Bad debt up at Duluth hospitals
DULUTH, Minn. -- Duluth's largest hospital experienced an increase in bad debt more than six times the statewide average last year, according to data released by the Minnesota Department of Health last week.
Bad debt -- payments that hospitals expect but never receive -- continues to climb statewide in Minnesota, said Alisha Baines Simon, a supervisor in the health department's economics program.
But at Essentia Health-St. Mary's Medical Center, bad debt jumped 59.4 percent from 2013 to 2014, according to state health department data. That's compared to a statewide average increase of 9.3 percent.
St. Luke's saw an increase in bad debt of 17.2 percent.
Simon said she couldn't speculate on debt figures for specific hospitals, but bad debt in general has been rising for the past decade statewide.
"At the same time, we have seen changes in cost-sharing where people who have health insurance tend to have higher cost-sharing" such as higher deductibles or higher co-pays, Simon said. "We think there's a relationship."
Eric Lohn, chief financial officer at St. Luke's, agreed.
Plans have come with increasingly higher deductibles, ranging as high as $15,000, Lohn said.
"Even an insured person cannot afford that deductible," he said. "That tends to gravitate toward bad debt."
Kevin Boren, chief financial officer for Essentia Health's East Region, said bad debt fluctuates from year to year, and will be lower at St. Mary's in 2015. There's a "really thin line," he said between cases that are written off as charity care in the first place and those for which payment is expected but that end up being written off as bad debt.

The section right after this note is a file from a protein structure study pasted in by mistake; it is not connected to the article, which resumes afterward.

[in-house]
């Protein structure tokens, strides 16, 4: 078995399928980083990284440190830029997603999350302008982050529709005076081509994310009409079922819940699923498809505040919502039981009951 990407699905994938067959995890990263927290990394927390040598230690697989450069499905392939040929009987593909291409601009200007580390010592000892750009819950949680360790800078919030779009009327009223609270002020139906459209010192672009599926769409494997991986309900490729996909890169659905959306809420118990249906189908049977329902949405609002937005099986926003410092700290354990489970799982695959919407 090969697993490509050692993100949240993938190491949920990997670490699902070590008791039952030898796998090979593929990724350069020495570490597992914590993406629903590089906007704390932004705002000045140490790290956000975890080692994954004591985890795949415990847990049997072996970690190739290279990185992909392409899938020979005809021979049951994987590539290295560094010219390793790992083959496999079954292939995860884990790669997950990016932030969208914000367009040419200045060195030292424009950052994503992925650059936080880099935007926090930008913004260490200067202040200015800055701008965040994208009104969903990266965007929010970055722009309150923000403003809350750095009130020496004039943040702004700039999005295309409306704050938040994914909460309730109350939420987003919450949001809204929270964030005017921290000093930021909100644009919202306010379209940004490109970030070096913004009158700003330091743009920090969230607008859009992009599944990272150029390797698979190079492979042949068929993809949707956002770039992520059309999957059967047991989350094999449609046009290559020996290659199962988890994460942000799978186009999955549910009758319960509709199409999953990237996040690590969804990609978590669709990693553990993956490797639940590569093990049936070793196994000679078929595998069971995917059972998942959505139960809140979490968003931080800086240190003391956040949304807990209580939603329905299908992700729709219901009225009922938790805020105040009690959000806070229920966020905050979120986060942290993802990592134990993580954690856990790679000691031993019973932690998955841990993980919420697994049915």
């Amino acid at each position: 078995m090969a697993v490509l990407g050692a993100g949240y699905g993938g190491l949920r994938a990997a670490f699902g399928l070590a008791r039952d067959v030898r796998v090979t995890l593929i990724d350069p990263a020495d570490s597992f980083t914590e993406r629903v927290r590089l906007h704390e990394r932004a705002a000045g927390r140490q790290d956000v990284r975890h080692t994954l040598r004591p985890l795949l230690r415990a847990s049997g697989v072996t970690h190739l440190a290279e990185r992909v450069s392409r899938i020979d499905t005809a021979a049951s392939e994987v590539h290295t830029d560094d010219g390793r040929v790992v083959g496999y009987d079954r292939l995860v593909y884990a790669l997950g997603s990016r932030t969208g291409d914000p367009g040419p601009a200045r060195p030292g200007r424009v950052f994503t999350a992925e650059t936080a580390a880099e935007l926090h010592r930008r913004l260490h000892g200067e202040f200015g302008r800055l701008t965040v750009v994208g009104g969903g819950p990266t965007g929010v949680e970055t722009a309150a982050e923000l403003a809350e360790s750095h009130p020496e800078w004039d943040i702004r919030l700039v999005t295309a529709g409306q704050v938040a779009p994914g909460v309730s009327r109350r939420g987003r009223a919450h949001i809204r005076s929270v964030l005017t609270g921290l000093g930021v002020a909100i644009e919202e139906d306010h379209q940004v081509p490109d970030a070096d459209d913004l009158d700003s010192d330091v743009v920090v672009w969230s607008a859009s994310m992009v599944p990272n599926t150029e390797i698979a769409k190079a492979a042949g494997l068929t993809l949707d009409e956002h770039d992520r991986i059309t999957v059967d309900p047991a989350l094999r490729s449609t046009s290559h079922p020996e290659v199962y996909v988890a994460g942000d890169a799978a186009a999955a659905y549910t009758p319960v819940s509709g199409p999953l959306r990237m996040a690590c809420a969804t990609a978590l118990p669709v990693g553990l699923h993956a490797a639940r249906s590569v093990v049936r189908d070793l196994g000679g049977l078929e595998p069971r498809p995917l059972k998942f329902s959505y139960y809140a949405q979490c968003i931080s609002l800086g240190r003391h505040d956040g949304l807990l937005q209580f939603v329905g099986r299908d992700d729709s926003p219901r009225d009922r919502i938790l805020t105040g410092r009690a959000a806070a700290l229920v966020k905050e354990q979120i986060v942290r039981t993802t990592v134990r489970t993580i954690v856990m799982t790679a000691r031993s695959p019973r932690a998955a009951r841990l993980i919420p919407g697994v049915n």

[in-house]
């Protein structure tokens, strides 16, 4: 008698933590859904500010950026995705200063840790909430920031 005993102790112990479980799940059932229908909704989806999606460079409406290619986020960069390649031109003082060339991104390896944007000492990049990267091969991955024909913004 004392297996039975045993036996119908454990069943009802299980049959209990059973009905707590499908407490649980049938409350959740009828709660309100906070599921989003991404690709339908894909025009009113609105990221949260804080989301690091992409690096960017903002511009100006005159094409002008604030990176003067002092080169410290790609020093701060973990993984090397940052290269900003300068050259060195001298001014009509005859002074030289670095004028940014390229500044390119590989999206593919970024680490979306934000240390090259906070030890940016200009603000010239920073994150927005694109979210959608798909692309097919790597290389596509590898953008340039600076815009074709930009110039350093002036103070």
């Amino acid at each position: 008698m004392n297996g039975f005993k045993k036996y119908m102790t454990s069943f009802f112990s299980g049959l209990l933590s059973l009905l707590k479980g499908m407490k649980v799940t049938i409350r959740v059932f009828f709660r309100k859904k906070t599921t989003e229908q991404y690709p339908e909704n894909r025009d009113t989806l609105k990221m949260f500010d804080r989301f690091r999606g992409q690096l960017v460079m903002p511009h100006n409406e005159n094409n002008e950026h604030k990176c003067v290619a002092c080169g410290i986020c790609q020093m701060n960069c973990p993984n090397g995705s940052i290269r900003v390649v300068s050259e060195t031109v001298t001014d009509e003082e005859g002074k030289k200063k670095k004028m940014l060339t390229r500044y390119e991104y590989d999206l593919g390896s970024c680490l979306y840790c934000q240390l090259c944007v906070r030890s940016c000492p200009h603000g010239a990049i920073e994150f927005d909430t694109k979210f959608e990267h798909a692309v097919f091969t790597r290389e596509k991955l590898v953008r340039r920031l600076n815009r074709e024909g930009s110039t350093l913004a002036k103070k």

"We serve all patients regardless of their ability to pay," Boren said.
Although bad debt increased, charity care dropped 22.4 percent statewide, according to the health department. That was only the second time since 2001 that charity care fell in Minnesota.
The percentage of charity care fell as the percentage of uninsured Minnesotans also dropped since the establishment of the Affordable Care Act, said Stefan Gildemeister, the state's health economist. Although the data aren't sufficient to show a direct link between the two, "there appears to be a correlation," he said.
Charity care declined by 70.8 percent from 2013 to 2014 at St. Luke's, according to the data. That didn't result from any policy change at the hospital, Lohn said. He attributed the decline largely to the expansion of Medicaid in the state.
"So a lot of patients who historically had qualified for charity care were (now) qualified through Medicaid," Lohn said.
At St. Mary's, charity care actually increased, by 1.6 percent.
Boren agreed that Medicaid expansion has moved some patients statewide out of the charity care category.
But Essentia Health has been identifying more patients as eligible for charity care early in the process, Boren said.
"Over time we'd like to make sure that the folks that deserve charity care are in that charity care bucket," he said.
Charity care and bad debt combined produce a hospital's uncompensated costs. At St. Mary's, bad debt in 2014 was $8.4 million and charity care $2.7 million, for a total of $11.1 million in uncompensated care, according to the state data. At St. Luke's, the totals were $2.1 million in bad debt and $2.1 million in charity care, for a total of $4.2 million.
Those numbers amounted to 3.3 percent of operating expenses for St. Mary's and 1.4 percent for St. Luke's.
"Neither of those numbers are alarming," Simon said. In comparison, Hennepin County Medical Center, the state's largest provider of uncompensated care, spent 5.1 percent of its operating costs in charity care and bad debt, she said.
The percentages would be higher in other states, such as Texas, Boren said. "We're lucky to live in a state where we have rather robust safety net programs."
But bad debt and charity care don't truly make up all of a hospital's uncompensated costs, Lohn said. Last year, the hospital spent almost $11 million more than it was reimbursed on Medicaid cases and $48 million more on Medicare cases, he said.
All told, "the number gets in excess of $80 million," Lohn said. "Then you're getting into a percentage that's more than 10 percent, and that's concerning."